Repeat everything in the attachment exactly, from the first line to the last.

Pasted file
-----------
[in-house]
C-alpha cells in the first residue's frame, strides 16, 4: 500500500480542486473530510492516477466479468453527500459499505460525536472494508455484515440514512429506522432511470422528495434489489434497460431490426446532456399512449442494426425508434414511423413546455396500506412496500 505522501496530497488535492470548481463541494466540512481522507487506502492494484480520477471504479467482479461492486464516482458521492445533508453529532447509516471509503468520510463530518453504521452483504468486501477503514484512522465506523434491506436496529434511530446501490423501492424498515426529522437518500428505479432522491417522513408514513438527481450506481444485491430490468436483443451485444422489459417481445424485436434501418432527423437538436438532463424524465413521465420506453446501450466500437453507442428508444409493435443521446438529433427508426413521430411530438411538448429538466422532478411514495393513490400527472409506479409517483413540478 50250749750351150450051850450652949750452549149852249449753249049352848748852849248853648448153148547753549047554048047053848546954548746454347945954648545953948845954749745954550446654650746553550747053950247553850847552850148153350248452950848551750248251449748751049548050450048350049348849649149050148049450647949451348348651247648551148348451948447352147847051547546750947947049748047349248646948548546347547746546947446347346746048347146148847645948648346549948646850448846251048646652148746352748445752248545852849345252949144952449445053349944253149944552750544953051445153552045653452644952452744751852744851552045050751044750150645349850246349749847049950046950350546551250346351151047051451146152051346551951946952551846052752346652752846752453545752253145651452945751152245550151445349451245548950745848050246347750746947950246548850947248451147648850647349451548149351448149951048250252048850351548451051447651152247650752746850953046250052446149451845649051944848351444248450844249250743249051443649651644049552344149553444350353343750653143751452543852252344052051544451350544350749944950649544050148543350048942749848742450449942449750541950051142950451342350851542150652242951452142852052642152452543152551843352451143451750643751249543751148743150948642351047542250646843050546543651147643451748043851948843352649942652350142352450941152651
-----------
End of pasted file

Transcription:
[in-house]
C-alpha cells in the first residue's frame, strides 16, 4: 500500500480542486473530510492516477466479468453527500459499505460525536472494508455484515440514512429506522432511470422528495434489489434497460431490426446532456399512449442494426425508434414511423413546455396500506412496500 505522501496530497488535492470548481463541494466540512481522507487506502492494484480520477471504479467482479461492486464516482458521492445533508453529532447509516471509503468520510463530518453504521452483504468486501477503514484512522465506523434491506436496529434511530446501490423501492424498515426529522437518500428505479432522491417522513408514513438527481450506481444485491430490468436483443451485444422489459417481445424485436434501418432527423437538436438532463424524465413521465420506453446501450466500437453507442428508444409493435443521446438529433427508426413521430411530438411538448429538466422532478411514495393513490400527472409506479409517483413540478 50250749750351150450051850450652949750452549149852249449753249049352848748852849248853648448153148547753549047554048047053848546954548746454347945954648545953948845954749745954550446654650746553550747053950247553850847552850148153350248452950848551750248251449748751049548050450048350049348849649149050148049450647949451348348651247648551148348451948447352147847051547546750947947049748047349248646948548546347547746546947446347346746048347146148847645948648346549948646850448846251048646652148746352748445752248545852849345252949144952449445053349944253149944552750544953051445153552045653452644952452744751852744851552045050751044750150645349850246349749847049950046950350546551250346351151047051451146152051346551951946952551846052752346652752846752453545752253145651452945751152245550151445349451245548950745848050246347750746947950246548850947248451147648850647349451548149351448149951048250252048850351548451051447651152247650752746850953046250052446149451845649051944848351444248450844249250743249051443649651644049552344149553444350353343750653143751452543852252344052051544451350544350749944950649544050148543350048942749848742450449942449750541950051142950451342350851542150652242951452142852052642152452543152551843352451143451750643751249543751148743150948642351047542250646843050546543651147643451748043851948843352649942652350142352450941152651